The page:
Virginia Rezmierski - University of Michigan
Jan 10, 2007
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Computer-related incidents that have the potential to destabilize, violate, or damage, the resources, services, policies, or data of the community or individual members of the community are happening in increasing numbers. Despite the news, we know that they are happening not just in academia which has been painted as insecure and wide-open, but in corporate and not-for-profit environments as well. We have inclinations about what is causing these incidents, but now we also have facts. While we look for technical fixes to the problems, the real factors that are related to the cause of these incidents may not be technical at all, but rather human. This presentation will discuss the "Computer Incident Factor Analysis and Categorization Project", CIFAC, which was carried on at the University of Michigan under funding from the National Science Foundation. Dr. Rezmierski will present the project findings and will discuss what they mean for colleges, universities, corporations, not-for-profit organizations and individuals. The presentation will include discussion of actual incidents, the statistical methodology and findings, and the recommendations put forward by the researcher team.
About the Speaker
Virginia completed a BA in Sociology and Political Science from the Maxwell School of Citizenship at Syracuse University in the mid 1960’s. She then completed an MA in Psychopathology and Special Education from Syracuse University and taught emotionally disturbed boys for two years in the Syracuse Public Schools. She moved from New York to assume a position at the University of Michigan Children’s Psychiatric Hospital in Ann Arbor. There she designed a school liaison program, did psychotherapy, and led a treatment team researching and providing therapy and education for autistic in-patient children.
In the early 1970’s she received her Ph.D. in Educational Psychology from the University of Michigan, with a research specialization in non-verbal communication and aggression. She worked for several years as a consultant for area schools in the management of behaviorally disordered youth. During the next five years she served as Director of Special Education for four school districts in Michigan and spoke widely at the state and national level on topics related to non-verbal communication, behavior management, and emotional disturbance.
While at Syracuse University, she began her college level teaching career, providing a graduate course in child development and psychopathology. In the late 1970’s she moved from program administration to full time research and teaching, providing courses at the University of Michigan-Dearborn campus in teaching methods, educational psychology, and behavior management. Her research focused on designing developmentally prescriptive interventions for troubled youth.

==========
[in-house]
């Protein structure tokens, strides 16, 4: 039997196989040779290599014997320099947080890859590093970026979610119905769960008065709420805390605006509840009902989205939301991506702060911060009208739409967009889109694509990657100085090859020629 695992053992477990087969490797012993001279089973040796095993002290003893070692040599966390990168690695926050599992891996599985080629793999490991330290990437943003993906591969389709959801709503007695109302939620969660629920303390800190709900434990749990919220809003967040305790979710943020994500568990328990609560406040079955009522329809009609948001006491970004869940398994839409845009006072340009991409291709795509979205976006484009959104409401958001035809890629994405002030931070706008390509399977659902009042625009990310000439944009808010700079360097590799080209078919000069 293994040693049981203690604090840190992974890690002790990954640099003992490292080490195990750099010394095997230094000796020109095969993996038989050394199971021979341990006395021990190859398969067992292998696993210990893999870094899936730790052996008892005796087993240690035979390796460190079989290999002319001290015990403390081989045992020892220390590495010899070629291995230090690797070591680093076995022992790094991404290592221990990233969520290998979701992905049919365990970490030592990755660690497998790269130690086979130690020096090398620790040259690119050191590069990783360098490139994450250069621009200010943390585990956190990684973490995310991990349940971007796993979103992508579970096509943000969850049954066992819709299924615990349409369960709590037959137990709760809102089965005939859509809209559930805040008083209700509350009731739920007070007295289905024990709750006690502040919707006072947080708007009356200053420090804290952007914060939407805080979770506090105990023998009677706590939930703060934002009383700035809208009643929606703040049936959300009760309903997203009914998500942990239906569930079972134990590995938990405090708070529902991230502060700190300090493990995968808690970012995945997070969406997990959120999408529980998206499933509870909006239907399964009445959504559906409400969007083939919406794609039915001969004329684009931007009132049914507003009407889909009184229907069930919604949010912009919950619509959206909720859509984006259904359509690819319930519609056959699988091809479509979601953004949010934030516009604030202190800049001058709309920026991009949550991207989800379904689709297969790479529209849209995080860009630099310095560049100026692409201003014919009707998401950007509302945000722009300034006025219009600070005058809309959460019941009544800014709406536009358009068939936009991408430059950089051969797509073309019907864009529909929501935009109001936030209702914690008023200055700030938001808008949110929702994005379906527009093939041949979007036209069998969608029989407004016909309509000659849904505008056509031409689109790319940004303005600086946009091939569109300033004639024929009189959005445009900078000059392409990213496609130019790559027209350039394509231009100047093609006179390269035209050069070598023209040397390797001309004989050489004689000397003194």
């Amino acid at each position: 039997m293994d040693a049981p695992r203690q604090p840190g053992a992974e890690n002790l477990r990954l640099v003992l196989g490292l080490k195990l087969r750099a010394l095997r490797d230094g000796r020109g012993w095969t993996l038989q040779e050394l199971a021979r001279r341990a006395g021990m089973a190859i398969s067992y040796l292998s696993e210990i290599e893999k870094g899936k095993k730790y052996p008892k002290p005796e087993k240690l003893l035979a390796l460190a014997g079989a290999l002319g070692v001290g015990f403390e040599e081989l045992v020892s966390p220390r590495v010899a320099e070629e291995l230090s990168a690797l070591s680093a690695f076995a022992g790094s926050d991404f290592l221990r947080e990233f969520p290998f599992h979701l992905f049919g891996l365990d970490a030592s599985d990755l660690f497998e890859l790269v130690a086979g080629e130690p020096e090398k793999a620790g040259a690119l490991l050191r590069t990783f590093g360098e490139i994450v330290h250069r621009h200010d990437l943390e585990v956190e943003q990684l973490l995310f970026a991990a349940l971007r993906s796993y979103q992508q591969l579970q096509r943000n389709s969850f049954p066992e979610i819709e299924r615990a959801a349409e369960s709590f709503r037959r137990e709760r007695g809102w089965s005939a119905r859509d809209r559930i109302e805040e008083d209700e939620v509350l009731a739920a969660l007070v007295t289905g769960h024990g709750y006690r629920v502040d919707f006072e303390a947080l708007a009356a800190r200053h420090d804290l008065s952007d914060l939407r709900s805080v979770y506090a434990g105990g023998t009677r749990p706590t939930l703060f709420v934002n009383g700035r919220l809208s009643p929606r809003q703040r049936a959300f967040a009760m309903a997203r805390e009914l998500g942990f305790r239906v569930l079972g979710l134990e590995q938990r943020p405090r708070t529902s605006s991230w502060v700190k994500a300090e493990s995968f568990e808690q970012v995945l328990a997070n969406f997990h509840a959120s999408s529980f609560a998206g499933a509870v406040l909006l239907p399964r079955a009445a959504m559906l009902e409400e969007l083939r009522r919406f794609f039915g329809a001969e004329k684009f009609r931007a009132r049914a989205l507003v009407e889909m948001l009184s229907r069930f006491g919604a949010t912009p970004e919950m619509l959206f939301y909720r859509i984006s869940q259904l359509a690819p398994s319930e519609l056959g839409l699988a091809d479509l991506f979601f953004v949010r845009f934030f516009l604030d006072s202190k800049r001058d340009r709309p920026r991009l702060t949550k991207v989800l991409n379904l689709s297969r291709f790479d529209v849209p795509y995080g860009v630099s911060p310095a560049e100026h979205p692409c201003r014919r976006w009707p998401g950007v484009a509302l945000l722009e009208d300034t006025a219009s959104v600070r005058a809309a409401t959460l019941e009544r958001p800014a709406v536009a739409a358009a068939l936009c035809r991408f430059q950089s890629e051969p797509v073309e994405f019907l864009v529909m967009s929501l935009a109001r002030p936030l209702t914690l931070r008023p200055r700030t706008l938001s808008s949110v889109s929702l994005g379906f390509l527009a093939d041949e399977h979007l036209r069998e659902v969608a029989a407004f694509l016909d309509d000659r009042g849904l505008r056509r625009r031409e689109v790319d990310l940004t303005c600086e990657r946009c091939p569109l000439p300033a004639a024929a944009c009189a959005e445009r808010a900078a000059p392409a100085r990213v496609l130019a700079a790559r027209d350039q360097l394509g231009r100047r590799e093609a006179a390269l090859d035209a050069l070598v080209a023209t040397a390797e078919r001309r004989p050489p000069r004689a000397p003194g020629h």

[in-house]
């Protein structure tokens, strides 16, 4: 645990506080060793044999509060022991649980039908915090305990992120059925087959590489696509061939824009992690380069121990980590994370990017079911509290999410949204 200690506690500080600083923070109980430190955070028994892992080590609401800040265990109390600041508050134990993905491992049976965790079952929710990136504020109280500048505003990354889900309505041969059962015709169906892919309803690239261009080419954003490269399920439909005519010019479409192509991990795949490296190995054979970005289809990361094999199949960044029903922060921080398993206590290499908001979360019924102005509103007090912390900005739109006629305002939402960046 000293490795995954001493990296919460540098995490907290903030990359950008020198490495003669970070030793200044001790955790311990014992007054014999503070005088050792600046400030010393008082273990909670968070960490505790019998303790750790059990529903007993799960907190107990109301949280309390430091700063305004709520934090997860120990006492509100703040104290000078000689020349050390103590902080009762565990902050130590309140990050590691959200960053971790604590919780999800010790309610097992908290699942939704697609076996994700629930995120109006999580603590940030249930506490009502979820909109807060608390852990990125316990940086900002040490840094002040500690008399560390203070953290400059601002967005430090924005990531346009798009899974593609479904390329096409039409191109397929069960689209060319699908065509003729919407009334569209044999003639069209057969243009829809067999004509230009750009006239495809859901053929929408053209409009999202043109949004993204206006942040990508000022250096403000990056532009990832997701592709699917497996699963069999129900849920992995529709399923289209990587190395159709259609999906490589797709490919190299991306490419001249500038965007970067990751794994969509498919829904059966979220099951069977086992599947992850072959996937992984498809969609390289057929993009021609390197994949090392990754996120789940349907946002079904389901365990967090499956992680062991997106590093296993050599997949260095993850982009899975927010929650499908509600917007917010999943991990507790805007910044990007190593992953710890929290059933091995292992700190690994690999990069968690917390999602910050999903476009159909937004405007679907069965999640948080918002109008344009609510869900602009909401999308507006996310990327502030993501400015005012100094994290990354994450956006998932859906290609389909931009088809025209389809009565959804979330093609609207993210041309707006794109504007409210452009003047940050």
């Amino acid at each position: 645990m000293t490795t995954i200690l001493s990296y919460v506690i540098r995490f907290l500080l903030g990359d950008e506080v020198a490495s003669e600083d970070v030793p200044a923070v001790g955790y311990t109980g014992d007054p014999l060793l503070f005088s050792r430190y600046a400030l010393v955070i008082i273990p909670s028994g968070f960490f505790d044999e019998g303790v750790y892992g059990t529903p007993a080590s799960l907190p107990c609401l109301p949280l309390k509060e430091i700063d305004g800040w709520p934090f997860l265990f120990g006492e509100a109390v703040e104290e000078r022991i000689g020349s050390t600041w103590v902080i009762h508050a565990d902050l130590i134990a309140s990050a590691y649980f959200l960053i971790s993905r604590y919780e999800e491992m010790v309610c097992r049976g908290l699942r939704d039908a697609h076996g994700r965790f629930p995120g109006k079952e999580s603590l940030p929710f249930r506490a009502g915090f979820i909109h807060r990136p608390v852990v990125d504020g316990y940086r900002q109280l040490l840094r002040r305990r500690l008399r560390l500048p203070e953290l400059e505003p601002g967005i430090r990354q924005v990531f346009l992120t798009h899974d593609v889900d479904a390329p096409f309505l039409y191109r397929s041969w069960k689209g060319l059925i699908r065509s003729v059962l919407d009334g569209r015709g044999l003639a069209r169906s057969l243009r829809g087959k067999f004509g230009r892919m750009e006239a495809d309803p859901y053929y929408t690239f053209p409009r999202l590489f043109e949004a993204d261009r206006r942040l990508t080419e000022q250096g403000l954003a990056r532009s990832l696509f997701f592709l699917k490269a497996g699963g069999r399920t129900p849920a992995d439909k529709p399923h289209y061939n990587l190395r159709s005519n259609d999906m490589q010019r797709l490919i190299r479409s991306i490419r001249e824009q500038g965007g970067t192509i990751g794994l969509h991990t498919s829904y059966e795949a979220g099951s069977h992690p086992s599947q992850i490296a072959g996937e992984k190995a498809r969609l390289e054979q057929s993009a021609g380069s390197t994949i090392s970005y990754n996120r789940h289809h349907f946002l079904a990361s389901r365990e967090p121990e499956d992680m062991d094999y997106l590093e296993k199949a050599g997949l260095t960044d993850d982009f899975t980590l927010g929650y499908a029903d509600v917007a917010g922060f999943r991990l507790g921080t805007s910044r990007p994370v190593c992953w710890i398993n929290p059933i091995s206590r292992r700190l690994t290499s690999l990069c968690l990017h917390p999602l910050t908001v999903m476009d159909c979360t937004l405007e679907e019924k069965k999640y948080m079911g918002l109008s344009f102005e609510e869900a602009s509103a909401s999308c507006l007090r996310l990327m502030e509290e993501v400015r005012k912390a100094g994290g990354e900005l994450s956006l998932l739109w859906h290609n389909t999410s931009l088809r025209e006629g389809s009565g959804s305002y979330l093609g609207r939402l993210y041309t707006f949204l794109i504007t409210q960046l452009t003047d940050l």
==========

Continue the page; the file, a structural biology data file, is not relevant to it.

In the early 1980’s Virginia changed the direction of her career to learn more about the information technology revolution that was occurring on college and university campuses. For approximately 20 years she was the Director of the Office of Policy Development and Education at the University of Michigan, where she led a team of policy analysts researching and analyzing information technology related policy issues. She has published numerous articles regarding information technology and ethics, privacy, security, and community building. She continues to speak nationally and locally on these issues as well and has led several national research projects to examine the costs and causes associated with information technology related abuse incidents.
In June, 2000, Virginia retired from her administrative responsibilities at the University of Michigan. She continues, however, to hold teaching appointments in three of the colleges at the University of Michigan. For the Ford School of Public Policy she provides a graduate course entitled: “Technology, Emerging Law, and Applied Policy”. For the School of Information she provides a graduate course entitled: “Ethics and Values”. She also holds an appointment at the School of Education. In 2002 she continued her research activities completing a National Science Foundation research project designed to examine the interface between systems logging and monitoring activities and student record privacy protections. Currently, she is publishing and speaking about the results of another National Science Foundation funded research project involving 36 colleges and universities and 28 corporate and not-for-profit organizations. The project investigated the causes of over 400 computer-related incidents and identified the best practices for preventing and managing such incidents.
Unless otherwise noted, the security seminar is held on Wednesdays at 4:30P.M.
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